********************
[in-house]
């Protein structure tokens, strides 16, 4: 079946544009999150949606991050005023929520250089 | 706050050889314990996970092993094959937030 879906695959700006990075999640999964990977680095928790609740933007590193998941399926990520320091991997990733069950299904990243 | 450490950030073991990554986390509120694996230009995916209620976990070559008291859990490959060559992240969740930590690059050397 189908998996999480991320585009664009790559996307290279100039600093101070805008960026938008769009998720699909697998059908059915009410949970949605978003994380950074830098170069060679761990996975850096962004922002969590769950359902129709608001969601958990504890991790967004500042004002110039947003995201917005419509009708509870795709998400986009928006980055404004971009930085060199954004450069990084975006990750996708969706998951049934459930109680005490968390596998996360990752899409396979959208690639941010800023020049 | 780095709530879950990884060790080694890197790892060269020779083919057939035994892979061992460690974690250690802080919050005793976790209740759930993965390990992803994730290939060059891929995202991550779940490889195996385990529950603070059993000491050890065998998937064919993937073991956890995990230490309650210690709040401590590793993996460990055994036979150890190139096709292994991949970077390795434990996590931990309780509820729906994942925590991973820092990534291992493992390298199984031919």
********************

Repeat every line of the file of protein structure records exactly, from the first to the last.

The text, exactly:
[in-house]
């Protein structure tokens, strides 16, 4: 079946544009999150949606991050005023929520250089 | 706050050889314990996970092993094959937030 879906695959700006990075999640999964990977680095928790609740933007590193998941399926990520320091991997990733069950299904990243 | 450490950030073991990554986390509120694996230009995916209620976990070559008291859990490959060559992240969740930590690059050397 189908998996999480991320585009664009790559996307290279100039600093101070805008960026938008769009998720699909697998059908059915009410949970949605978003994380950074830098170069060679761990996975850096962004922002969590769950359902129709608001969601958990504890991790967004500042004002110039947003995201917005419509009708509870795709998400986009928006980055404004971009930085060199954004450069990084975006990750996708969706998951049934459930109680005490968390596998996360990752899409396979959208690639941010800023020049 | 780095709530879950990884060790080694890197790892060269020779083919057939035994892979061992460690974690250690802080919050005793976790209740759930993965390990992803994730290939060059891929995202991550779940490889195996385990529950603070059993000491050890065998998937064919993937073991956890995990230490309650210690709040401590590793993996460990055994036979150890190139096709292994991949970077390795434990996590931990309780509820729906994942925590991973820092990534291992493992390298199984031919």